“They’re figuratively embracing, like you feel their arms around everyone here,” said Tom Wickens. He and wife Anne, married for almost 62 years, have lived in an apartment at St. Augustine Home for five years.

“They always take time to visit with you,” Anne added. “It feels good to be recognized as a person and as a friend.”

And they keep the residents active, said Peyton.

“They have a lot of events they put on for us,” she said. “All the holidays, they seem to jump in and say, ‘This is for you!’ ”

She especially likes the monthly Bingo games sponsored by the guild.

“I go there, and I know all of them, and they know me—I’m kind of a serious Bingo player,” she said with a laugh.

Tom appreciates how the guild members make the residents feel valued.

“In conversation with one a while ago, I mentioned that I really like to drive,” he recalled. “She said, ‘Would you like to be a volunteer driver?’ So now I’m a volunteer driver! I drive the sisters and take people to appointments.”

Peyton, too, has been recruited by the guild members to help. Spoiler alert: the following paragraph reveals her secret identity!

“Every year at Christmastime, the guild buys little presents for all the residents, like Kleenex, candy, pens and little pads of paper, things like that,” she said.

“Then they give them to me and at night, when everyone is sleeping, I go around and hang the gift bags on everyone’s doors. I feel just like Santa Claus!”

On a more serious note, Peyton voiced her gratitude for the guild.

“I appreciate everything they do,” she said. “They think about us, and they’re here for us if we need them. They’re just great to have around.”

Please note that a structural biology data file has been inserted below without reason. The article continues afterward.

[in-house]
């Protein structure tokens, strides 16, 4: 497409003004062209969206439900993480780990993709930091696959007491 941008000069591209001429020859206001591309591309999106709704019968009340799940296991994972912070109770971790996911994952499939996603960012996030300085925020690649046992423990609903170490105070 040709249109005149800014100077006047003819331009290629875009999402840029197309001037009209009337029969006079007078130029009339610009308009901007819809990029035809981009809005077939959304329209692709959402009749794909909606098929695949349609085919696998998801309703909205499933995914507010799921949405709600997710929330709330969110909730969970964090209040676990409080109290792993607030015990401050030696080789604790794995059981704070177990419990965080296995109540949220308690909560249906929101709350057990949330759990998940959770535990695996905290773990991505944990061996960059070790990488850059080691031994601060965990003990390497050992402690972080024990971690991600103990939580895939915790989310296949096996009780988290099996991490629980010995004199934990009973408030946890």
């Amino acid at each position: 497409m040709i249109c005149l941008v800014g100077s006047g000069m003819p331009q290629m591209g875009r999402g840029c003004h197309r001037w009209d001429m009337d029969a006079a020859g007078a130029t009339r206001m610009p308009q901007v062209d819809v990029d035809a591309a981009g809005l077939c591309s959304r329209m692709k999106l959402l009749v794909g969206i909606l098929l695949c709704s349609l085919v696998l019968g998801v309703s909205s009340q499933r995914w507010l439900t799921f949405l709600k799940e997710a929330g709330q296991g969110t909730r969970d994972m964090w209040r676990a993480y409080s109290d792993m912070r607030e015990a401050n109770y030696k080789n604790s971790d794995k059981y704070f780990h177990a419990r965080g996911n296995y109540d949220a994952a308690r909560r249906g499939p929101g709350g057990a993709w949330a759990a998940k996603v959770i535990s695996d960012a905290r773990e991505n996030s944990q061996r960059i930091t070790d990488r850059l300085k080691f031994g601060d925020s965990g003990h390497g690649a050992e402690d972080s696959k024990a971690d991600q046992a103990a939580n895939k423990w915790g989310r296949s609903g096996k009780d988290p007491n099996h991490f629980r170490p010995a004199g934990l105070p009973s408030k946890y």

Anne agreed.

“You can see God in their attitude toward all of us, in their service,” she said. “They’re like the sisters: gracious, joyful, kind, compassionate.”

‘When you lift hearts, your heart is lifted’

There is one person behind everything the guild members do for the residents and the Little Sisters, said Bear. That person is Christ.

“We talk about being Christ and seeing the face of Christ in the residents,” she said. “When they take your hand and ask for help, you’re helping Christ. Christ becomes visible when we give, and it comes back to us in their gratitude and happiness.

“It’s in giving that we receive, and in loving that we’re loved. That’s why we have the guild.

“When you lift hearts, your heart is lifted, and I’m just happy to be part of this family.”

(For more information on the St. Augustine Home Guild, their events, to join or to donate, go to To stay up-to-date with the guild, follow them on Facebook at